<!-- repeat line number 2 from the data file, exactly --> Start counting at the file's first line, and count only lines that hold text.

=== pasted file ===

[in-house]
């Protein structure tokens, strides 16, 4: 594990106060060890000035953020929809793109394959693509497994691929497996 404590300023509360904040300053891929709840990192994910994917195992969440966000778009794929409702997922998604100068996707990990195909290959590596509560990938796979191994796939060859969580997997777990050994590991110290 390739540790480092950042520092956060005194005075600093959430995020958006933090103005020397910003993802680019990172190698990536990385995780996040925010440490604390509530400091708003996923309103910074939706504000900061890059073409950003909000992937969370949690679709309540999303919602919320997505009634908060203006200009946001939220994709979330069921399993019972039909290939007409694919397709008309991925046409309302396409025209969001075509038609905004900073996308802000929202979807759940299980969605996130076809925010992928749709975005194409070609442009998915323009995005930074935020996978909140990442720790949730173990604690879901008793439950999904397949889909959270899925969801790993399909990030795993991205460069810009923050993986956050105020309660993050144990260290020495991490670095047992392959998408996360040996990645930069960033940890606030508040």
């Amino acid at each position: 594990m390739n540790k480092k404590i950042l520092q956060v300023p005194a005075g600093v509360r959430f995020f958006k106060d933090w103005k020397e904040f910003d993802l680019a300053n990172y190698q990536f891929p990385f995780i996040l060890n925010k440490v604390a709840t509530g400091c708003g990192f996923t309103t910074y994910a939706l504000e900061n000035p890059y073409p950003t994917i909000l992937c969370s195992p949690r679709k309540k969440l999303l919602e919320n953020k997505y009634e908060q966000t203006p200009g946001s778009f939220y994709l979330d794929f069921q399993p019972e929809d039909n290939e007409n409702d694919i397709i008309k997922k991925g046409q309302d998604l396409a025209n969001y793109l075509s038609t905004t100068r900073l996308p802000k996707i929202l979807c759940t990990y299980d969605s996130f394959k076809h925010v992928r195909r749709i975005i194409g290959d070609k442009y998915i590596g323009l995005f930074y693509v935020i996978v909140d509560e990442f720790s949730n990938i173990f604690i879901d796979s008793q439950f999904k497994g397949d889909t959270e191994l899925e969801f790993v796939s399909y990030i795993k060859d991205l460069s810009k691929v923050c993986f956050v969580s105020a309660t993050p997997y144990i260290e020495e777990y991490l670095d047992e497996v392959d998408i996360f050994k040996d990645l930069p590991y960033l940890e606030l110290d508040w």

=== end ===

């Protein structure tokens, strides 16, 4: 594990106060060890000035953020929809793109394959693509497994691929497996 404590300023509360904040300053891929709840990192994910994917195992969440966000778009794929409702997922998604100068996707990990195909290959590596509560990938796979191994796939060859969580997997777990050994590991110290 390739540790480092950042520092956060005194005075600093959430995020958006933090103005020397910003993802680019990172190698990536990385995780996040925010440490604390509530400091708003996923309103910074939706504000900061890059073409950003909000992937969370949690679709309540999303919602919320997505009634908060203006200009946001939220994709979330069921399993019972039909290939007409694919397709008309991925046409309302396409025209969001075509038609905004900073996308802000929202979807759940299980969605996130076809925010992928749709975005194409070609442009998915323009995005930074935020996978909140990442720790949730173990604690879901008793439950999904397949889909959270899925969801790993399909990030795993991205460069810009923050993986956050105020309660993050144990260290020495991490670095047992392959998408996360040996990645930069960033940890606030508040």